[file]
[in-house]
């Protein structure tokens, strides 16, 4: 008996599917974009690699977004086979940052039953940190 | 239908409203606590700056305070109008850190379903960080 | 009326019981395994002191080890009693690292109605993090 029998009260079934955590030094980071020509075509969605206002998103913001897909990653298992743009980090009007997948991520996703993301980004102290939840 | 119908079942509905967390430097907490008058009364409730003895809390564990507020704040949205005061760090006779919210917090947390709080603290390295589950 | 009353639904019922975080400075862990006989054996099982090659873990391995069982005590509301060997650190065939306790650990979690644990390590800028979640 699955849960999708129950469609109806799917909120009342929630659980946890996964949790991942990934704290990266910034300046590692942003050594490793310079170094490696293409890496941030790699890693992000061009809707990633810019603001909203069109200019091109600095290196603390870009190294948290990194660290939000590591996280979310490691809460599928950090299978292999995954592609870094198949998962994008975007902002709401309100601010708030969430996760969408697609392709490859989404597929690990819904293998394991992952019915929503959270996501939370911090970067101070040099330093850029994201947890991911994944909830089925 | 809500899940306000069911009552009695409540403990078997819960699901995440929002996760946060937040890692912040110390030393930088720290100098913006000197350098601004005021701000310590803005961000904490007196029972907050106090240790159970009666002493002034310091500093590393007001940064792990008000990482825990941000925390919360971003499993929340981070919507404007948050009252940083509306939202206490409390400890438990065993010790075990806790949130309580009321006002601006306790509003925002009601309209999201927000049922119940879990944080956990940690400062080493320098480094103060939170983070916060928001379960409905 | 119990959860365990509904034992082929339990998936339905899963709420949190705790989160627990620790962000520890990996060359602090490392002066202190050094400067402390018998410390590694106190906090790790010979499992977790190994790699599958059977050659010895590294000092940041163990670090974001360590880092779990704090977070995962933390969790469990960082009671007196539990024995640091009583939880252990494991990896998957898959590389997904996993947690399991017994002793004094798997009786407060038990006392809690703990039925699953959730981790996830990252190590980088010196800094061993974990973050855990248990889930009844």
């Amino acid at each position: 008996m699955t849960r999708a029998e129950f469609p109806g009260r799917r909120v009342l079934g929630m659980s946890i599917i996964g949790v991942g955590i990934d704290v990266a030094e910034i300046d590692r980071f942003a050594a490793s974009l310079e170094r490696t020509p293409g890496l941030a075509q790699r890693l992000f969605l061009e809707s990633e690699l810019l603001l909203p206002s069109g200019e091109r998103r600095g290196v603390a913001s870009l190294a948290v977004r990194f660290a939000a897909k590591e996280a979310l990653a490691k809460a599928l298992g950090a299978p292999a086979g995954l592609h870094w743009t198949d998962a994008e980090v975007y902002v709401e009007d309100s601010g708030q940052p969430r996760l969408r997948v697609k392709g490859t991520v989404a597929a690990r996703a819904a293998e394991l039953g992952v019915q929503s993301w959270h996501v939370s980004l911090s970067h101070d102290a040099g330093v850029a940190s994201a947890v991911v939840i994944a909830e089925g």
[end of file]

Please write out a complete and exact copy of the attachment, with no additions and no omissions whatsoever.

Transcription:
[in-house]
């Protein structure tokens, strides 16, 4: 008996599917974009690699977004086979940052039953940190 | 239908409203606590700056305070109008850190379903960080 | 009326019981395994002191080890009693690292109605993090 029998009260079934955590030094980071020509075509969605206002998103913001897909990653298992743009980090009007997948991520996703993301980004102290939840 | 119908079942509905967390430097907490008058009364409730003895809390564990507020704040949205005061760090006779919210917090947390709080603290390295589950 | 009353639904019922975080400075862990006989054996099982090659873990391995069982005590509301060997650190065939306790650990979690644990390590800028979640 699955849960999708129950469609109806799917909120009342929630659980946890996964949790991942990934704290990266910034300046590692942003050594490793310079170094490696293409890496941030790699890693992000061009809707990633810019603001909203069109200019091109600095290196603390870009190294948290990194660290939000590591996280979310490691809460599928950090299978292999995954592609870094198949998962994008975007902002709401309100601010708030969430996760969408697609392709490859989404597929690990819904293998394991992952019915929503959270996501939370911090970067101070040099330093850029994201947890991911994944909830089925 | 809500899940306000069911009552009695409540403990078997819960699901995440929002996760946060937040890692912040110390030393930088720290100098913006000197350098601004005021701000310590803005961000904490007196029972907050106090240790159970009666002493002034310091500093590393007001940064792990008000990482825990941000925390919360971003499993929340981070919507404007948050009252940083509306939202206490409390400890438990065993010790075990806790949130309580009321006002601006306790509003925002009601309209999201927000049922119940879990944080956990940690400062080493320098480094103060939170983070916060928001379960409905 | 119990959860365990509904034992082929339990998936339905899963709420949190705790989160627990620790962000520890990996060359602090490392002066202190050094400067402390018998410390590694106190906090790790010979499992977790190994790699599958059977050659010895590294000092940041163990670090974001360590880092779990704090977070995962933390969790469990960082009671007196539990024995640091009583939880252990494991990896998957898959590389997904996993947690399991017994002793004094798997009786407060038990006392809690703990039925699953959730981790996830990252190590980088010196800094061993974990973050855990248990889930009844």
């Amino acid at each position: 008996m699955t849960r999708a029998e129950f469609p109806g009260r799917r909120v009342l079934g929630m659980s946890i599917i996964g949790v991942g955590i990934d704290v990266a030094e910034i300046d590692r980071f942003a050594a490793s974009l310079e170094r490696t020509p293409g890496l941030a075509q790699r890693l992000f969605l061009e809707s990633e690699l810019l603001l909203p206002s069109g200019e091109r998103r600095g290196v603390a913001s870009l190294a948290v977004r990194f660290a939000a897909k590591e996280a979310l990653a490691k809460a599928l298992g950090a299978p292999a086979g995954l592609h870094w743009t198949d998962a994008e980090v975007y902002v709401e009007d309100s601010g708030q940052p969430r996760l969408r997948v697609k392709g490859t991520v989404a597929a690990r996703a819904a293998e394991l039953g992952v019915q929503s993301w959270h996501v939370s980004l911090s970067h101070d102290a040099g330093v850029a940190s994201a947890v991911v939840i994944a909830e089925g």